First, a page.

Northumbria Police Clamp Down on Illegal Private Plates

Northumbria police have recently posted on their website that there is a crackdown on illegally modified private plates and that they are leading the charge on the problem. A team of 15 hand-picked Special Constables have been assembled to join their Sergeant in stopping vehicles with illegal private plates.
17/07/2020 News
Car showing an illegally spaced number plate

For drivers caught with an illegal plate there is a fixed-penalty notice of £100, which if ignored will lead to court and the possibility of a fine increase of up to £1000!

Anybody who does not heed our advice in making sure their plate is legal faces the prospect of an on-the-spot fine, and in some cases, the registration number may be permanently withdrawn by the DVLA – which could incur further costs for the offender.

We also know that organised crime groups who use our region’s road networks often use false plates and they will be a target for our disruption activity as well.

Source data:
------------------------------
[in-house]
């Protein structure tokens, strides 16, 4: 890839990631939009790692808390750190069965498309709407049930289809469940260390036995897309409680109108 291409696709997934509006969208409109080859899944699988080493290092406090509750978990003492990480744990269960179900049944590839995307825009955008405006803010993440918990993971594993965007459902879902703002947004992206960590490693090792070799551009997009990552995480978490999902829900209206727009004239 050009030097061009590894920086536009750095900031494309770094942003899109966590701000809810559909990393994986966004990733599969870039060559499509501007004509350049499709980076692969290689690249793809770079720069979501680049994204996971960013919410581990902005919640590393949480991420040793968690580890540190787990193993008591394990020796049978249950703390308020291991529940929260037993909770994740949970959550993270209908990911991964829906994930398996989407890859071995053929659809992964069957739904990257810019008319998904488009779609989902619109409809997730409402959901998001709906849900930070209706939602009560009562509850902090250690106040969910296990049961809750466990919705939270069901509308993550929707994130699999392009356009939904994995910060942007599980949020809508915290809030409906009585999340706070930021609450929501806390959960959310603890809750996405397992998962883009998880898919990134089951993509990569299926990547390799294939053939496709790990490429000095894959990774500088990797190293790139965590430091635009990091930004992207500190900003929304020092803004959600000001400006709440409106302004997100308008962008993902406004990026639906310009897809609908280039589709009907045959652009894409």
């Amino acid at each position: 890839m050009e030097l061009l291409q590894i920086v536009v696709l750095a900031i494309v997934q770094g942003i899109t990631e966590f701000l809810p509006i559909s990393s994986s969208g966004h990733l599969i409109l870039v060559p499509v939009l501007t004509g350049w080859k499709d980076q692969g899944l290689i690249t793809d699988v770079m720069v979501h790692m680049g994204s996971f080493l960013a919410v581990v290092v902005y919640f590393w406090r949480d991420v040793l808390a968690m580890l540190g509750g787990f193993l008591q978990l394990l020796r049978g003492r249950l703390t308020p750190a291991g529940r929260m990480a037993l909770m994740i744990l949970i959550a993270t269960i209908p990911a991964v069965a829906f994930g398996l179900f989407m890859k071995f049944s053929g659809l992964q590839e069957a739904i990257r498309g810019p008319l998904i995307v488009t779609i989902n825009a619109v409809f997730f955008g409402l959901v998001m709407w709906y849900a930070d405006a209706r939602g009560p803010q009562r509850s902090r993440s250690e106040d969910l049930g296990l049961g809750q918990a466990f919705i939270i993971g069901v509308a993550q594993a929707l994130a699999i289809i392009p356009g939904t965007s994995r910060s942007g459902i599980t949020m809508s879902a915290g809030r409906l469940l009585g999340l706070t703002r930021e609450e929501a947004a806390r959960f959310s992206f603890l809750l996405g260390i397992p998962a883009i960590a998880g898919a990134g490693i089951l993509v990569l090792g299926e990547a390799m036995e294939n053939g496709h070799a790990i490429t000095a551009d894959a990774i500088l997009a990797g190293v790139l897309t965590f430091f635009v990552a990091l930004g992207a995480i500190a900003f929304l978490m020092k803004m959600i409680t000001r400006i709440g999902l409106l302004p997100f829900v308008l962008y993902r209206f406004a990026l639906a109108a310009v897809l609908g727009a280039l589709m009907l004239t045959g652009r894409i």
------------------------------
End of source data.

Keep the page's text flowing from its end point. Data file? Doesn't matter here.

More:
Our roads can be a dangerous place, but we will continue to work with our Special Constables and partners in order to make them safer and take action against anybody found to be flouting the law.

At Plates4less, we’ve also been looking at issues associated with illegal number plates. A recent interactive game we created to see if people could spot dodgy plates amongst road-legal ones produced some interesting results, as did our follow-up poll exploring people’s attitudes towards the problem. Both also generated a great deal of conversation on Facebook, with many people admitting they were concerned by the number of illegal plates on our roads.